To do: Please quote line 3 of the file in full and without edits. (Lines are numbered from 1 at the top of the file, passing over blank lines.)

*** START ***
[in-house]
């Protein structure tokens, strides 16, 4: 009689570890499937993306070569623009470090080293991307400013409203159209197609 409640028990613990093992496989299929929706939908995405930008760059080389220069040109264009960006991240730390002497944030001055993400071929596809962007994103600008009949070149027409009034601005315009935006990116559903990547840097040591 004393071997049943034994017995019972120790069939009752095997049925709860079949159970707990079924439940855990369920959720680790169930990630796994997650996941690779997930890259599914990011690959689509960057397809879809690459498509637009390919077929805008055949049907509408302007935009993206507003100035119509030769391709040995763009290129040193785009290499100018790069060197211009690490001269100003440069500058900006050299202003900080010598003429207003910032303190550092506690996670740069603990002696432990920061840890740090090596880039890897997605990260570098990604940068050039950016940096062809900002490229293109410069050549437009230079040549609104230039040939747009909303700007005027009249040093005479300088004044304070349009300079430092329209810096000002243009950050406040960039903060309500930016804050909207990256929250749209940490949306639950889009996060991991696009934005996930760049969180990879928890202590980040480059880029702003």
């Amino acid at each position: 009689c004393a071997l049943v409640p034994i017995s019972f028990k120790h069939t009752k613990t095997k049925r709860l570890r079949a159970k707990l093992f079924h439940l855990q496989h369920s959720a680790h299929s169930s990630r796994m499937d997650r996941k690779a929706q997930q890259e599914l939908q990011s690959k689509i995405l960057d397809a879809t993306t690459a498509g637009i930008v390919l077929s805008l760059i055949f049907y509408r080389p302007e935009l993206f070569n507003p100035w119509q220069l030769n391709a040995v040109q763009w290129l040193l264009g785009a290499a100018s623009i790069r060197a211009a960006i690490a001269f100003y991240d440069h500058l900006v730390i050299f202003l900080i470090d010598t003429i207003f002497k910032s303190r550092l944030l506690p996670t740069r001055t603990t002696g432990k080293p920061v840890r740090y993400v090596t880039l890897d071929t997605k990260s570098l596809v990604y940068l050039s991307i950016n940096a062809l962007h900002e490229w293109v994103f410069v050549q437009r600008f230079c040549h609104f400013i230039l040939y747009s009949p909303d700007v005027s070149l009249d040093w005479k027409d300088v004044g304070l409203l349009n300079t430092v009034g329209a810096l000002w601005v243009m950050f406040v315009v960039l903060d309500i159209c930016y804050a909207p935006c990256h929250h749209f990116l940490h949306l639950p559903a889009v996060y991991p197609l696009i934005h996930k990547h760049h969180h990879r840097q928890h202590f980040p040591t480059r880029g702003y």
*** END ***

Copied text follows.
């Amino acid at each position: 009689c004393a071997l049943v409640p034994i017995s019972f028990k120790h069939t009752k613990t095997k049925r709860l570890r079949a159970k707990l093992f079924h439940l855990q496989h369920s959720a680790h299929s169930s990630r796994m499937d997650r996941k690779a929706q997930q890259e599914l939908q990011s690959k689509i995405l960057d397809a879809t993306t690459a498509g637009i930008v390919l077929s805008l760059i055949f049907y509408r080389p302007e935009l993206f070569n507003p100035w119509q220069l030769n391709a040995v040109q763009w290129l040193l264009g785009a290499a100018s623009i790069r060197a211009a960006i690490a001269f100003y991240d440069h500058l900006v730390i050299f202003l900080i470090d010598t003429i207003f002497k910032s303190r550092l944030l506690p996670t740069r001055t603990t002696g432990k080293p920061v840890r740090y993400v090596t880039l890897d071929t997605k990260s570098l596809v990604y940068l050039s991307i950016n940096a062809l962007h900002e490229w293109v994103f410069v050549q437009r600008f230079c040549h609104f400013i230039l040939y747009s009949p909303d700007v005027s070149l009249d040093w005479k027409d300088v004044g304070l409203l349009n300079t430092v009034g329209a810096l000002w601005v243009m950050f406040v315009v960039l903060d309500i159209c930016y804050a909207p935006c990256h929250h749209f990116l940490h949306l639950p559903a889009v996060y991991p197609l696009i934005h996930k990547h760049h969180h990879r840097q928890h202590f980040p040591t480059r880029g702003y």